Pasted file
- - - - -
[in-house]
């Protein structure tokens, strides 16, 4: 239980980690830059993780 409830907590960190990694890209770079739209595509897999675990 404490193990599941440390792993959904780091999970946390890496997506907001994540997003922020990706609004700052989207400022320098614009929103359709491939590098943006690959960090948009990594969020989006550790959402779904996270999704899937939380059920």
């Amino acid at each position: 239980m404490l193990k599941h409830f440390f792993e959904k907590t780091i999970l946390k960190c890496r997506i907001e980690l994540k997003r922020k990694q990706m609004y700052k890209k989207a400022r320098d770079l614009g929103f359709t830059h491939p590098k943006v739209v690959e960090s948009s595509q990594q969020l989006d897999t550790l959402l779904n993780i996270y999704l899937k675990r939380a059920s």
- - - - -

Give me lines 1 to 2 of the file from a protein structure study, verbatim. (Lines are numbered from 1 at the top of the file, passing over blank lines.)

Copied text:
[in-house]
């Protein structure tokens, strides 16, 4: 239980980690830059993780 409830907590960190990694890209770079739209595509897999675990 404490193990599941440390792993959904780091999970946390890496997506907001994540997003922020990706609004700052989207400022320098614009929103359709491939590098943006690959960090948009990594969020989006550790959402779904996270999704899937939380059920």